9. While, of late, this Forum has been, usually, responsible and mature in it’s discussions, there was a time, not so long ago, when the posts were puerile, vituperative and argumentative when they were not downright insulting, particularly when referring to the NCC and the E-Board. (We have all been guilty of this at one time or another, myself included.) The conversations I have had with some former and current members of IPMS leadership when discussing the value of the Forum as a communication tool, therefore, revealed their, perhaps, understandable disdain for it. Additionally, it has always represented the ideas and opinions of such an insignificant number of members that the leadership could be excused for not regularly utilizing it to take the pulse of the organization. Now, the Journal, on the other hand, reaches every member. The Chief Judge made his position clear in the issue before last: be prepared to wear a mask while judging. So, if one plans to judge, bring a mask. If there is a last minute change to the contrary, leave it in your suitcase in your hotel room. And why not wait until the last minute to make a final decision? Mark could say you do not need a mask today, and four weeks from now, a surge might require him to change it again. Based on his latest directive, we are now prepared for any contingency. Nick
  10. Oh, yes. I will admit that I did not and, judging it, probably would not have picked up the fact that the end vertical stabilizers and rudders are up side down. But, as Dak said, “ if someone caught the problem” might be the difference in placing or not. It might serve as a tie breaker, depending on the competition. Modelers and judges are only human…..aren’t they? Nick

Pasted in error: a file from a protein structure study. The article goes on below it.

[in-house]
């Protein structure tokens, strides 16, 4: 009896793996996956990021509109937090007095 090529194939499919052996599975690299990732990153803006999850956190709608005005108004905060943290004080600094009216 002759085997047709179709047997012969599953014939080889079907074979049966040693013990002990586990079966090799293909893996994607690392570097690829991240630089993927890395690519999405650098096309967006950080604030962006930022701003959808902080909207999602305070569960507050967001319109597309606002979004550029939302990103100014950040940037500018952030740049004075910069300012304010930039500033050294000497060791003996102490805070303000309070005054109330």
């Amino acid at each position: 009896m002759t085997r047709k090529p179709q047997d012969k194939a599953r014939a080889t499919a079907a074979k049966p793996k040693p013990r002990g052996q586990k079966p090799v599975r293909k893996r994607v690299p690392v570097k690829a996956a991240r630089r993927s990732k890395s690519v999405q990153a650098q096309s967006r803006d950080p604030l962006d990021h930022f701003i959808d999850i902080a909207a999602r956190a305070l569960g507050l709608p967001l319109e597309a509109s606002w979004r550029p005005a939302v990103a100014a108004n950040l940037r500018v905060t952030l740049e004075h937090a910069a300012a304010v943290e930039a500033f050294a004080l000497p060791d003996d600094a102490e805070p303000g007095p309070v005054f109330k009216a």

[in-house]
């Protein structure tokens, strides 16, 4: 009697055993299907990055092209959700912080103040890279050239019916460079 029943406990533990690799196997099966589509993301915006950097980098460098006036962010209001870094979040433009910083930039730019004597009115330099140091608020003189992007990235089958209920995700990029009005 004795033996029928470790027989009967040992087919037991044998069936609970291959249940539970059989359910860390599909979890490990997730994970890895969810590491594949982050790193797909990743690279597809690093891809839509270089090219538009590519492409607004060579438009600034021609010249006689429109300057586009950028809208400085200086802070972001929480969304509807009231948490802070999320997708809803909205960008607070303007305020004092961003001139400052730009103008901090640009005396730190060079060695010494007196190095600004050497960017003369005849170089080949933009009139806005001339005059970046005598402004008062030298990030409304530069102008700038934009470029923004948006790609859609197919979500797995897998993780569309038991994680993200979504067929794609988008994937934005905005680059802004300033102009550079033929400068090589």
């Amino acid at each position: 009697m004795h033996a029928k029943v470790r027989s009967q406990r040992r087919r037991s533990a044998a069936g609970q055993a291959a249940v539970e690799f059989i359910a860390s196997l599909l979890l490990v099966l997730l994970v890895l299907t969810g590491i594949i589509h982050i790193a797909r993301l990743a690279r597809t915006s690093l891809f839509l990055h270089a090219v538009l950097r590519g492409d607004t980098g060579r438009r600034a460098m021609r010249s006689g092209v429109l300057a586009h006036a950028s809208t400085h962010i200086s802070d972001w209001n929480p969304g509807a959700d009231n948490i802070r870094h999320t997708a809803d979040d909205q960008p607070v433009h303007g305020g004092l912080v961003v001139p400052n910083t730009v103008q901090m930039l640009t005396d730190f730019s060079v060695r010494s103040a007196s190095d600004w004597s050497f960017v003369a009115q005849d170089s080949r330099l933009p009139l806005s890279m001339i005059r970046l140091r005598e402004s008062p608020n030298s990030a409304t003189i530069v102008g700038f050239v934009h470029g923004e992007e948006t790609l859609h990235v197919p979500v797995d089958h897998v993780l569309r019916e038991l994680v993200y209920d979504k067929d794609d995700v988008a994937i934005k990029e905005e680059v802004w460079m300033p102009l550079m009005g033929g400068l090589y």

11. I concede that I looked at the vertical stabilizers but could not tell, not being a more head on view, if they were not angled enough to be correct. Thanks. Nick
  12. Gil, Ok! You got me. I have stared at the photo of the E-2 and I will be darned if I can see the error. It does appear you did a beautiful job on the model. I have looked at multiple photos of the real aircraft and I still can’t find your mistake. If you were intentionally trying to make your point about experienced judges perhaps not seeing an error, you have at least made me look silly 😜. Can you please tell me what the problem is so I can sleep tonight? Lol🤔 Thanks. Nick